Extreme heat continues to plague the Southwestern states, with weekly forecasts offering no relief from the sweltering three-digit temperatures that have so far claimed several lives and hospitalized many more. Reuters reports that on Saturday, cities in California, Nevada, Arizona, Idaho, Colorado, Utah, and Texas all recorded temperatures exceeding 100 degrees.

Meteorologists explain the heatwave as the result of a vast, stagnant high-pressure system trapping hot air.

"Daytime highs will yet again dangerously soar well past the century mark and overnight lows will barely drop into the seventies and eighties," the National Weather Service said on Sunday. "Triple-digit temperatures will expand north through the Intermountain West and all the way to the Canadian border."

Local paramedics report a growing number of heat stroke cases. In Las Vegas, where temperatures reached 115 degrees on Saturday, an elderly man was found dead in his apartment from what appeared to be medical complications brought on by extreme heat and a lack of air-conditioning. Similarly, a man driving without air-conditioning was forced to pull over and call 911 from a Nevada highway shoulder, where he was later picked up by paramedics and hospitalized in serious condition.

The Associated Press notes that at Lake Mead, Nev., rangers are persuading hikers to stay off the trail for now. In Phoenix, zookeepers are hosing down the elephants and feeding the tigers frozen fish snacks.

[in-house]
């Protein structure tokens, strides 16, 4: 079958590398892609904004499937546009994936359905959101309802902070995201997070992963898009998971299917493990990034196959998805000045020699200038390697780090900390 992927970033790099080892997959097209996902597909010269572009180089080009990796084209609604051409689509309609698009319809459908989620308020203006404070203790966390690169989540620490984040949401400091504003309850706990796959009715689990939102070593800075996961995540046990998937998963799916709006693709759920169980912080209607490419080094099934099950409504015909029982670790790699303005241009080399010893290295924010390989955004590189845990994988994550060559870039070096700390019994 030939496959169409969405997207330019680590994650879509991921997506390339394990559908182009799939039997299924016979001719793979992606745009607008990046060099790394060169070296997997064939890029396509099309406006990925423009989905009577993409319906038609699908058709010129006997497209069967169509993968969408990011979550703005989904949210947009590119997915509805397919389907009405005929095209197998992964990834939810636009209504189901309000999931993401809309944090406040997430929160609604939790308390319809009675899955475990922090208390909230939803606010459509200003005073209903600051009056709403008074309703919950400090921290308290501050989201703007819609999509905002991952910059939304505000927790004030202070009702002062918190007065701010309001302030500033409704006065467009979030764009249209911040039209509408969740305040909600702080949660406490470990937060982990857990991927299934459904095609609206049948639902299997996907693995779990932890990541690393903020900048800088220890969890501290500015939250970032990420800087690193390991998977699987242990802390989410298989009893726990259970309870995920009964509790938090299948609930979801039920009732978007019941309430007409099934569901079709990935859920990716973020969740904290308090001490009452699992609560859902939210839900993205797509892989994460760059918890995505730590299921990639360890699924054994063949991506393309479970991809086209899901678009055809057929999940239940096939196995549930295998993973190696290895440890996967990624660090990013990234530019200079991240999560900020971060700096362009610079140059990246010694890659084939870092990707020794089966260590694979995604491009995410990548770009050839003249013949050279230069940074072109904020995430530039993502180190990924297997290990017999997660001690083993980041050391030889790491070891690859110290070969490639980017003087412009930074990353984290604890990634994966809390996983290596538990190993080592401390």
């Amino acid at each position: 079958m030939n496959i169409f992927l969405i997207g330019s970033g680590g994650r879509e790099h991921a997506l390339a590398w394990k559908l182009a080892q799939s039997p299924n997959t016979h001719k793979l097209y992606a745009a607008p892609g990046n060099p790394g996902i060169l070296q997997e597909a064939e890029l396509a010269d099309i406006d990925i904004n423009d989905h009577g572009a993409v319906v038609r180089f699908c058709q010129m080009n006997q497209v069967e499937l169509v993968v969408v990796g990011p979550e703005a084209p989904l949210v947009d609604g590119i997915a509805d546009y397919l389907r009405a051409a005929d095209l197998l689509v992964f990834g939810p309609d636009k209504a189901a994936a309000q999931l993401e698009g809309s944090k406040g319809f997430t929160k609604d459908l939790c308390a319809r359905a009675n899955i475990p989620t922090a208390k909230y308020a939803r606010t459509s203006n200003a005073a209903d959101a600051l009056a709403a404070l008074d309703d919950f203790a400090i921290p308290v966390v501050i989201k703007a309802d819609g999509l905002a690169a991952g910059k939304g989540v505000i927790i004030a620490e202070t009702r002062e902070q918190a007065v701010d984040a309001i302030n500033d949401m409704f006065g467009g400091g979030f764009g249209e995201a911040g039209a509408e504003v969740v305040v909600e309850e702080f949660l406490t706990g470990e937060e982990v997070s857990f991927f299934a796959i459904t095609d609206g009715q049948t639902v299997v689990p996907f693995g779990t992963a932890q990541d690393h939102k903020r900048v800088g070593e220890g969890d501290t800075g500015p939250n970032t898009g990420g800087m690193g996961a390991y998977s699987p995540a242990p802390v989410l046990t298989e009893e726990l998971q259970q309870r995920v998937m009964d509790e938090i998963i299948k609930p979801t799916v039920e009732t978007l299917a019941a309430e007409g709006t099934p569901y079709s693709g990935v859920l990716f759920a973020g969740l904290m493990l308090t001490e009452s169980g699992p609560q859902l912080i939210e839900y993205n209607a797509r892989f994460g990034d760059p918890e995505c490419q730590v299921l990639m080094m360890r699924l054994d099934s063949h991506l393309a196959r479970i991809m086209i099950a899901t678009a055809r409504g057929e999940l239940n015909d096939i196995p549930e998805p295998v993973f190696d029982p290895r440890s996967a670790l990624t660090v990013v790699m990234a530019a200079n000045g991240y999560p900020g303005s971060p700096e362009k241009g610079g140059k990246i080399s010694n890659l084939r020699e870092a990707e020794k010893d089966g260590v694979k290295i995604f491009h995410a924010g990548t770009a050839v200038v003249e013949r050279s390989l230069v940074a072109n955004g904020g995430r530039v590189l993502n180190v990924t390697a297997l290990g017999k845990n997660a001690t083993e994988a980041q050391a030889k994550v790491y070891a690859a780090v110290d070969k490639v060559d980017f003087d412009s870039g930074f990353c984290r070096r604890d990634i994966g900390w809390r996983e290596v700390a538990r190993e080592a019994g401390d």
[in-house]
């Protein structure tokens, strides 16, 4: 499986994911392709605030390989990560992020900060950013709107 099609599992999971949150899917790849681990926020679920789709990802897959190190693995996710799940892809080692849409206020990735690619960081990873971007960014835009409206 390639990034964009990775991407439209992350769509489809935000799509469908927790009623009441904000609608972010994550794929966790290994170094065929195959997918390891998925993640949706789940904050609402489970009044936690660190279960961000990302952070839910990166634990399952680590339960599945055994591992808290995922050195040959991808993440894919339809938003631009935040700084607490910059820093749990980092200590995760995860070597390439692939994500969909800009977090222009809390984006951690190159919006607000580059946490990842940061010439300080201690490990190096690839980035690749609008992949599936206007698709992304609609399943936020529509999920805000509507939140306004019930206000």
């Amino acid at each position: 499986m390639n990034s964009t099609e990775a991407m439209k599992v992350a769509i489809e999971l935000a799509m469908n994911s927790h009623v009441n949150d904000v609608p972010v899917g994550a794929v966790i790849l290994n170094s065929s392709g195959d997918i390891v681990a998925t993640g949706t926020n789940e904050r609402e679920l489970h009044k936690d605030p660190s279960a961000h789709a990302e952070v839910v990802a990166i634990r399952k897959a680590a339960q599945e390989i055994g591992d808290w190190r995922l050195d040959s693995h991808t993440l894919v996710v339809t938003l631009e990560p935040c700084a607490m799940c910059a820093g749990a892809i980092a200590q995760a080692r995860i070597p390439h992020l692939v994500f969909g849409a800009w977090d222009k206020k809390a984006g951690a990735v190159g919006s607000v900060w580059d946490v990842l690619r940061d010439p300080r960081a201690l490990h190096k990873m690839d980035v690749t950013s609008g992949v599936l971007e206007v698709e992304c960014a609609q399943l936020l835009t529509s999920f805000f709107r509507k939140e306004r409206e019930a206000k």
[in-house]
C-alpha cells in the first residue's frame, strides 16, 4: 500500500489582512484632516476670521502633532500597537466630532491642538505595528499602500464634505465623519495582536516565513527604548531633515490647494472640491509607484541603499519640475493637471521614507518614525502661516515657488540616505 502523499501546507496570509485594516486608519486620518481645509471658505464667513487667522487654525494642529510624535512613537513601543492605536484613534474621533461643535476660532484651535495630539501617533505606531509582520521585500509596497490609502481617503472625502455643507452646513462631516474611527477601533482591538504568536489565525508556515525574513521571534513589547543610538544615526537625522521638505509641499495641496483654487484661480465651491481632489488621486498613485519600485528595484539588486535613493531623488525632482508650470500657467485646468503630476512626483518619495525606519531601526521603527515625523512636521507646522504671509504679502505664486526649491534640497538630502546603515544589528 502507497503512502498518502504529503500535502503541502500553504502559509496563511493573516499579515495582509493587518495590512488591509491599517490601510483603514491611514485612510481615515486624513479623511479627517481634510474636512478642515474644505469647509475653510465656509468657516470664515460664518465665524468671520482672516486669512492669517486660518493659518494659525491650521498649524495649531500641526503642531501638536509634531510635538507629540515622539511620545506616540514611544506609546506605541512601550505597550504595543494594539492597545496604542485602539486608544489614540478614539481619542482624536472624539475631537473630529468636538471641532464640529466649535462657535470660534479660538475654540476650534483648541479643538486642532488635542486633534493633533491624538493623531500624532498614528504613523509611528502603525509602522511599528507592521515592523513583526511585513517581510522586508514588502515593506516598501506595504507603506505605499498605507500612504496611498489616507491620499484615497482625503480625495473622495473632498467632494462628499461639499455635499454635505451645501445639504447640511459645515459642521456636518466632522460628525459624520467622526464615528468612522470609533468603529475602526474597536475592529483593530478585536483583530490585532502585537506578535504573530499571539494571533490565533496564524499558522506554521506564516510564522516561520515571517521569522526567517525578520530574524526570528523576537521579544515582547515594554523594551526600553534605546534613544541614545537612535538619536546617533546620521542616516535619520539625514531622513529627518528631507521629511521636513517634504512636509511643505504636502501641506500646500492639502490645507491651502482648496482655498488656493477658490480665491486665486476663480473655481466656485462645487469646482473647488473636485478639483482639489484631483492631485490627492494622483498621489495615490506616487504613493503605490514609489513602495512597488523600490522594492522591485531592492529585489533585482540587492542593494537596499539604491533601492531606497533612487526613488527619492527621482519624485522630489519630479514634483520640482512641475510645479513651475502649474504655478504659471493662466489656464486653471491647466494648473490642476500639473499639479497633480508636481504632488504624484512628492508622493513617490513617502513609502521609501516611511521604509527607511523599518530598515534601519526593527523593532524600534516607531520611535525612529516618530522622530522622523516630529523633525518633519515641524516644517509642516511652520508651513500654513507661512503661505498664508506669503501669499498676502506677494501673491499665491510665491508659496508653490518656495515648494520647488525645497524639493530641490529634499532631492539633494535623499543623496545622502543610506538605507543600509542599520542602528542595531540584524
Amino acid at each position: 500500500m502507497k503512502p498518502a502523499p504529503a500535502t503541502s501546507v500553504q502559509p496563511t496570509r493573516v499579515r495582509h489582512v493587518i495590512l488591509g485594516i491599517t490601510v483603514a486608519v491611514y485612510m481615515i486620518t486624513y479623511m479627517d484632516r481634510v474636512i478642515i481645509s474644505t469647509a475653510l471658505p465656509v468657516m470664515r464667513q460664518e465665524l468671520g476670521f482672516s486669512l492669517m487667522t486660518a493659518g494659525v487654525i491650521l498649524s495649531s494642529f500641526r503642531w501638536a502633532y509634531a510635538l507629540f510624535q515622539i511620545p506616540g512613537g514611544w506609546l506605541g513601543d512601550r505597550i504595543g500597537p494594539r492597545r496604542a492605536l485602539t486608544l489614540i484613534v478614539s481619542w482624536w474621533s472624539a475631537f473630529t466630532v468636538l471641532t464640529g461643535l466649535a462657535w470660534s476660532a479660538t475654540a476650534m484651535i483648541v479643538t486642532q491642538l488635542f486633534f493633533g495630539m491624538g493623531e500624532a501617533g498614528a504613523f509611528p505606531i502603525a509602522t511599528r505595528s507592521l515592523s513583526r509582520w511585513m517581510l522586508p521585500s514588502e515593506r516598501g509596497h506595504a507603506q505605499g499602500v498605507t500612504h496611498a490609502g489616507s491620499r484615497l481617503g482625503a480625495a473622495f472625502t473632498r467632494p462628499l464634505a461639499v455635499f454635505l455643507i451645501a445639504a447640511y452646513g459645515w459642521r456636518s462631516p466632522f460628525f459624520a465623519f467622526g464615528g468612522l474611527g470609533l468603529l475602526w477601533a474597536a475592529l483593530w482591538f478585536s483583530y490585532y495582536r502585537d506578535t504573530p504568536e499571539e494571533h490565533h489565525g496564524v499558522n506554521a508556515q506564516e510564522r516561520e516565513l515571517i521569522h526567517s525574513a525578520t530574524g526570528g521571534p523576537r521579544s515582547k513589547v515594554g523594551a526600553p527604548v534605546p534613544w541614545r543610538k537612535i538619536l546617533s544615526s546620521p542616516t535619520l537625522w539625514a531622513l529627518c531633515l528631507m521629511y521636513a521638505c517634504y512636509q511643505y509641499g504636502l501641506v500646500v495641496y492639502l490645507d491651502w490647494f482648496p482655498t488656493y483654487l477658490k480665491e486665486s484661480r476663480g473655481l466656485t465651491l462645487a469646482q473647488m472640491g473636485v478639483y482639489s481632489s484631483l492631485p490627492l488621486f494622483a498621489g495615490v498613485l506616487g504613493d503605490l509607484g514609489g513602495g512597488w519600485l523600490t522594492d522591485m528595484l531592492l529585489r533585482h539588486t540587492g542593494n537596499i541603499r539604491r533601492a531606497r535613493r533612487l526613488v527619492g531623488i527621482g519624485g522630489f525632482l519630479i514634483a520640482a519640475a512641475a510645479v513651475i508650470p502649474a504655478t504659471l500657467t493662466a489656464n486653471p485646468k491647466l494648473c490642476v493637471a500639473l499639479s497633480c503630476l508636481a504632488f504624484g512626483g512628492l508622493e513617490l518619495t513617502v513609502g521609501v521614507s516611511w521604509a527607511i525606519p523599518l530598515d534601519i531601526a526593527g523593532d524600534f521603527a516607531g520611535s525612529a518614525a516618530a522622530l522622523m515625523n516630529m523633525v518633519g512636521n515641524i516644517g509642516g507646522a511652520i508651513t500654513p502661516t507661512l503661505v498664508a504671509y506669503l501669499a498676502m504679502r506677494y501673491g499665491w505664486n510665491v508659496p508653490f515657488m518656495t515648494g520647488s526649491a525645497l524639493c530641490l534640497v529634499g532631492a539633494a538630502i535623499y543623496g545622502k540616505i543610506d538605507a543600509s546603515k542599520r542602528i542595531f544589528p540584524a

In the Los Angeles area, scores of people have already sought care at local hospitals for a variety of heat-related illnesses.

The rampant dehydration, exhaustion and heat stroke cases are boosted by the number of migrants succumbing to soaring temperatures while attempting to cross the U.S border. Brent Cagen, a spokesman for the Tuscon sector of the U.S. Border Patrol, told reporters that more border agents had been added on the American side after officials found the bodies of three migrants attempting to enter Arizona illegally.

Cities and towns are now opening air-conditioned “cooling centers” in community centers, homeless shelters, and libraries in order to keep at-risk demographic groups — the young and the elderly — from prolonged exposure to the dangerously high temperatures.

With the Fourth of July holiday approaching, local spokesmen for fire departments express additional concern about the increasing temperatures, as stray fireworks may potentially ignite brushfires in areas where conditions are particularly dry.

Health officials stress that the threat is not limited to dehydration, exhaustion, and heat stroke, as the asphalt in several cities is now hot enough to burn skin and leave pets blistered.